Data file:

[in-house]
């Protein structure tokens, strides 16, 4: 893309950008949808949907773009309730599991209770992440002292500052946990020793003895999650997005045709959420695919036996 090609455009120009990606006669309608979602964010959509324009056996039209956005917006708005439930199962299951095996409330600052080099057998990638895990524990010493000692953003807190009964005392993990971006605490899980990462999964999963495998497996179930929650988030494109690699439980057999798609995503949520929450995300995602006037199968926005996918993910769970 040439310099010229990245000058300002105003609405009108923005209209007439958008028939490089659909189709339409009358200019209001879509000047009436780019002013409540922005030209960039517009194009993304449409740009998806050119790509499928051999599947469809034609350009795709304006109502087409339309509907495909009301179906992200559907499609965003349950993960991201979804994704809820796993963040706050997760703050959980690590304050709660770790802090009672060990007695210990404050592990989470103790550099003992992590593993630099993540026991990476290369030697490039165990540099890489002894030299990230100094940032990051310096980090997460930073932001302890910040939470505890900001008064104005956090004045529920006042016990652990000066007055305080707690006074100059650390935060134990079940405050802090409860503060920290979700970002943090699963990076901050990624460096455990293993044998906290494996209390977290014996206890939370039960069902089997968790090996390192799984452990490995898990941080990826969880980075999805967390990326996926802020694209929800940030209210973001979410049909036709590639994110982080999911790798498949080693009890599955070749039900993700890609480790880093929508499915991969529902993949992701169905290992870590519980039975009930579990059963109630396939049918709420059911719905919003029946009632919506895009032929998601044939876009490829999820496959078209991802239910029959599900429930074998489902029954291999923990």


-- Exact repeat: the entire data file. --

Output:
[in-house]
């Protein structure tokens, strides 16, 4: 893309950008949808949907773009309730599991209770992440002292500052946990020793003895999650997005045709959420695919036996 090609455009120009990606006669309608979602964010959509324009056996039209956005917006708005439930199962299951095996409330600052080099057998990638895990524990010493000692953003807190009964005392993990971006605490899980990462999964999963495998497996179930929650988030494109690699439980057999798609995503949520929450995300995602006037199968926005996918993910769970 040439310099010229990245000058300002105003609405009108923005209209007439958008028939490089659909189709339409009358200019209001879509000047009436780019002013409540922005030209960039517009194009993304449409740009998806050119790509499928051999599947469809034609350009795709304006109502087409339309509907495909009301179906992200559907499609965003349950993960991201979804994704809820796993963040706050997760703050959980690590304050709660770790802090009672060990007695210990404050592990989470103790550099003992992590593993630099993540026991990476290369030697490039165990540099890489002894030299990230100094940032990051310096980090997460930073932001302890910040939470505890900001008064104005956090004045529920006042016990652990000066007055305080707690006074100059650390935060134990079940405050802090409860503060920290979700970002943090699963990076901050990624460096455990293993044998906290494996209390977290014996206890939370039960069902089997968790090996390192799984452990490995898990941080990826969880980075999805967390990326996926802020694209929800940030209210973001979410049909036709590639994110982080999911790798498949080693009890599955070749039900993700890609480790880093929508499915991969529902993949992701169905290992870590519980039975009930579990059963109630396939049918709420059911719905919003029946009632919506895009032929998601044939876009490829999820496959078209991802239910029959599900429930074998489902029954291999923990």